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Response to NCTraveler (Reply #1)

Fri May 18, 2018, 03:40 PM

2. Yes, it's nice they attached their name to his bill.

Heís not called the Amendment King for nothing. Thatís Bernie, gettiní it done even when the repigs are in charge.


In 2005, Rolling Stone named Sanders the "amendment king" of the House. At the time, the title held true with a specific qualification: amendments agreed to by record votes. (Amendments can also be passed with voice votes, in which the volume of yeas and nays dictates passage, or by unanimous consent, in which no one raises an objection.)

Out of 419 amendments Sanders sponsored over his 25 years in Congress, 90 passed, 21 of them by roll call votes. Hereís a breakdown (bold indicates Republican Congresses):


Of course, amendments are just one of the ways lawmakers press their agendas. Sanders has had much less luck with passing bills.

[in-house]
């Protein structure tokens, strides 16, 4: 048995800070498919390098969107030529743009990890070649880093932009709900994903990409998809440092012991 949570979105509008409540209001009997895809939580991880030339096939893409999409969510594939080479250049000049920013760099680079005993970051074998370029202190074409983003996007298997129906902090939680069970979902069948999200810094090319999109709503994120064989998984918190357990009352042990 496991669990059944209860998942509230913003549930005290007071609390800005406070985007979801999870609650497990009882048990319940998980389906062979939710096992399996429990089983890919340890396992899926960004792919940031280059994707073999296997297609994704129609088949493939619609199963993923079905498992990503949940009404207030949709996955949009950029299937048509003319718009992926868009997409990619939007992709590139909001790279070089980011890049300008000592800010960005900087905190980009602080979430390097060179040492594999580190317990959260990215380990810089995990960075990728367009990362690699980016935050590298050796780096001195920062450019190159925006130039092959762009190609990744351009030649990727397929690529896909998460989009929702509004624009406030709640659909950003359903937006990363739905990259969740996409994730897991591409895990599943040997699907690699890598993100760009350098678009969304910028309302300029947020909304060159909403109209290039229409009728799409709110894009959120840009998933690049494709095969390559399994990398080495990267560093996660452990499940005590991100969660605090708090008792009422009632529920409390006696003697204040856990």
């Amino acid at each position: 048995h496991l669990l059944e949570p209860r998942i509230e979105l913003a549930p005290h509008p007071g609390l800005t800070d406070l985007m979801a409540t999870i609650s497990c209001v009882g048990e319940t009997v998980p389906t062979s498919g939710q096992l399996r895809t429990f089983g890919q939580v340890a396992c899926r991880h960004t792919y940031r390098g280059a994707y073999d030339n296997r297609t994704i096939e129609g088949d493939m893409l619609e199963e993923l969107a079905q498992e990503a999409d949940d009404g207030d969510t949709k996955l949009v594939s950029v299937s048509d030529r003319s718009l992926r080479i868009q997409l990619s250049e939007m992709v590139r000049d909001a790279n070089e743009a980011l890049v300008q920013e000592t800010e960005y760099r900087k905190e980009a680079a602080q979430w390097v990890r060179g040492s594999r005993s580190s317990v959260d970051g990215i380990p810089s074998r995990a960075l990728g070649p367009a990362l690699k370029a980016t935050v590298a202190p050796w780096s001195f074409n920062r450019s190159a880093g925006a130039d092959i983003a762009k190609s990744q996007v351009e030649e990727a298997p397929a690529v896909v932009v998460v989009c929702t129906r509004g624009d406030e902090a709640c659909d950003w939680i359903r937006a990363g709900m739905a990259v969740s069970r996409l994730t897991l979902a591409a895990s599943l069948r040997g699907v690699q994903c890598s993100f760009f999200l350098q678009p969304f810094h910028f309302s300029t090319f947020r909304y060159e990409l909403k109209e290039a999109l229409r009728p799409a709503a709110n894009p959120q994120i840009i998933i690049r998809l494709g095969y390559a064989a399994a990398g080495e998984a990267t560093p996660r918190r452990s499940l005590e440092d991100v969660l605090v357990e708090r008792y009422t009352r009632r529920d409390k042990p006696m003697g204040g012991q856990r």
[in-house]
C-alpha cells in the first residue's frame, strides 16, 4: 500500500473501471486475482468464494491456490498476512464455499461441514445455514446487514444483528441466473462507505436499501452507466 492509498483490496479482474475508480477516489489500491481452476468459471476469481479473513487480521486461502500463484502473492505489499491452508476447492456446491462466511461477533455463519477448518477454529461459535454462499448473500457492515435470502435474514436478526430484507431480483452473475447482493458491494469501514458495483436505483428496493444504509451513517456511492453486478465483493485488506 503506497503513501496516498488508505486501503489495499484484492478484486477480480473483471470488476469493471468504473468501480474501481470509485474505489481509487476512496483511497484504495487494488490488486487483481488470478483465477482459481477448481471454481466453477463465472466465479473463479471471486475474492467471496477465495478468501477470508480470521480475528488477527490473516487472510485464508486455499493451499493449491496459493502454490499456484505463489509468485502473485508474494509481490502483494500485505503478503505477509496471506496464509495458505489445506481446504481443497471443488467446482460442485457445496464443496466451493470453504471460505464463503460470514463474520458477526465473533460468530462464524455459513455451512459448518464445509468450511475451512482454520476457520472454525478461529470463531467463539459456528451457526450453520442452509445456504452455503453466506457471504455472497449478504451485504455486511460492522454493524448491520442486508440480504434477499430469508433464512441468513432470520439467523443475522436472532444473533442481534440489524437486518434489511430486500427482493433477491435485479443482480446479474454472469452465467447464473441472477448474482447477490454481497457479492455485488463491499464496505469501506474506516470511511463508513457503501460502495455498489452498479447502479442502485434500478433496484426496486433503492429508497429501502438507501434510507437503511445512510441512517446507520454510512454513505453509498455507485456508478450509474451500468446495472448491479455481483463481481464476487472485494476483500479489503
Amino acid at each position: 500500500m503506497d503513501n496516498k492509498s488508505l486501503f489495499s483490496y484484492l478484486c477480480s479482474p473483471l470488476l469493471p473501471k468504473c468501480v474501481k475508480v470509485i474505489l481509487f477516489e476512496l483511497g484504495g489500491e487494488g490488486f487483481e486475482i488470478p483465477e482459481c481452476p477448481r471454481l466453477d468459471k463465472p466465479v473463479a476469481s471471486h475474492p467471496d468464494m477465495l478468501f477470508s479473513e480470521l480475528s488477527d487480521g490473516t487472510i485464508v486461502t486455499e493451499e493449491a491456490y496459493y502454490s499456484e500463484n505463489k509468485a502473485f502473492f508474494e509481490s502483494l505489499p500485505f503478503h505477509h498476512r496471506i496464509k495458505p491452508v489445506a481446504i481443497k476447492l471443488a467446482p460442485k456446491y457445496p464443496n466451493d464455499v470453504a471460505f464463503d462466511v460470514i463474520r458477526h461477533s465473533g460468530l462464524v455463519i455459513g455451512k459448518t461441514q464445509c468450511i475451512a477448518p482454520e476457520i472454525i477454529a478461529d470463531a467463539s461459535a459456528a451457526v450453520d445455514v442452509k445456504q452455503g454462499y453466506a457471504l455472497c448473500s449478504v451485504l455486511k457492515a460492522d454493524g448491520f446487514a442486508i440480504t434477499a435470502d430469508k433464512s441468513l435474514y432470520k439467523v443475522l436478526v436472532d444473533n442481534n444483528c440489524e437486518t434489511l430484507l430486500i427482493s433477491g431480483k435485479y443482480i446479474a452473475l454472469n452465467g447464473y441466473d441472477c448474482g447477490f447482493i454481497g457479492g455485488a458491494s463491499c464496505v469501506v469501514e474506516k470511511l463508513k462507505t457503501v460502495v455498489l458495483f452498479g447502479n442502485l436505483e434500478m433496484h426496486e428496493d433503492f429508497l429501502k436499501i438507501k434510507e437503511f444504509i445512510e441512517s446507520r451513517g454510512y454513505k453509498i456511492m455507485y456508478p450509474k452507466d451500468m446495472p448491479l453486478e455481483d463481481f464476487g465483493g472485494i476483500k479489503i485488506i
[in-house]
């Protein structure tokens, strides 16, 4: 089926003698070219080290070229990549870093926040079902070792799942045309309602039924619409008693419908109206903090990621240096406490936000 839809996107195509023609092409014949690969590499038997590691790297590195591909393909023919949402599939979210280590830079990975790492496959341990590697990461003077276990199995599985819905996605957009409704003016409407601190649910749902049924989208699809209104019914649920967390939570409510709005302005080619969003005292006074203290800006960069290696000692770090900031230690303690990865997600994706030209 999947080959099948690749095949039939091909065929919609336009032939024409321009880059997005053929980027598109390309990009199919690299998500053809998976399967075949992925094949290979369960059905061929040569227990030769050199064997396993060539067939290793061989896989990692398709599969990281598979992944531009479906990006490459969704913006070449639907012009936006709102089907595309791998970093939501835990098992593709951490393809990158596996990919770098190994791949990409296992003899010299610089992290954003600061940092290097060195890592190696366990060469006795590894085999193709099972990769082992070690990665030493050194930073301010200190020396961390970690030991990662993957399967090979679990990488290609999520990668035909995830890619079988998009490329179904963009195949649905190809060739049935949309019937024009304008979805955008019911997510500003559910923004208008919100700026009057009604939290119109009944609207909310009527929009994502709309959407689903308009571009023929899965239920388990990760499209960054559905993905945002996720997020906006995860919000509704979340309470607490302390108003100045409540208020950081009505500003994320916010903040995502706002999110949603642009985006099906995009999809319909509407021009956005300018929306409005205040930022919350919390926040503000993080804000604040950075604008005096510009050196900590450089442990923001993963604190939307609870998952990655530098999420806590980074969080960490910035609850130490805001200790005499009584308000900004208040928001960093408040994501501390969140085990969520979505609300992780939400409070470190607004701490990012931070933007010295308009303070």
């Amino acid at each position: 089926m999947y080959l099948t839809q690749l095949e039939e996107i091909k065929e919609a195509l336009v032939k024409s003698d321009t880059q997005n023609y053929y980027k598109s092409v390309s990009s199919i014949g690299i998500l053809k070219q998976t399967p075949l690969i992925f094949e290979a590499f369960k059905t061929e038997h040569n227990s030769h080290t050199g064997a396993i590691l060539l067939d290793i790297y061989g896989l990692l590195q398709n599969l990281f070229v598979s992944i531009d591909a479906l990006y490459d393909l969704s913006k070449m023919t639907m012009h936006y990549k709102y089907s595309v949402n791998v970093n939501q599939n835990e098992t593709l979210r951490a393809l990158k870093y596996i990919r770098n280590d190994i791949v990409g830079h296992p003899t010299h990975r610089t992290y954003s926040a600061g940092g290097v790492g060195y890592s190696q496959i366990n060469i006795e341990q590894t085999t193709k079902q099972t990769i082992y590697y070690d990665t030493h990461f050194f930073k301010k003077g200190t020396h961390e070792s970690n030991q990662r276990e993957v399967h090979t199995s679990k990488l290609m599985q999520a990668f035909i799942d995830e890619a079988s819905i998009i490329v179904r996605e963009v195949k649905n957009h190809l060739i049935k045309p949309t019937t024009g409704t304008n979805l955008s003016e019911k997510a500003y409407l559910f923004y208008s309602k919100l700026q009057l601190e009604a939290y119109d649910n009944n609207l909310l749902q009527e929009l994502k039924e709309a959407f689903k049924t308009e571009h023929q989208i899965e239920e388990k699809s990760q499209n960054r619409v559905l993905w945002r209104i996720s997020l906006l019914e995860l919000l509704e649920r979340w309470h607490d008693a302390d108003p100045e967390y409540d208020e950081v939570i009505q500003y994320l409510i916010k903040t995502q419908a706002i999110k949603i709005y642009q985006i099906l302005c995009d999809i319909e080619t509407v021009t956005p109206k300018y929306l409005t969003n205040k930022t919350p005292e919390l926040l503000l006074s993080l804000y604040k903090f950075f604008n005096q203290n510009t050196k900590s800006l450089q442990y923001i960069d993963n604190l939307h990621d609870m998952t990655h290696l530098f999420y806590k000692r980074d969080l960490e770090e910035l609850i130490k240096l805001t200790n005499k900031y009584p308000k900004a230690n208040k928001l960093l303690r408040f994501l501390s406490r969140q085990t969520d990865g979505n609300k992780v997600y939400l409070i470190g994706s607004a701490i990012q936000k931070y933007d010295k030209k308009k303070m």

During his 25 years in Congress, Sanders introduced 324 bills, three of which became law. This includes a bill in a Republican Congress naming a post office in Vermont and two more while Democrats had control (one naming another Vermont post office and another increasing veteransí disability compensation). Clinton, for the record, also passed three bills in eight years.

But the sparse number of bills isnít surprising. Volden and Vanderbilt Universityís Alan Wiseman assess the legislative effectiveness of House members by comparing their records to a benchmark. According to this analysis, Sanders has either met or exceeded expectations during his tenure in the House (bold indicates Republican Congresses):

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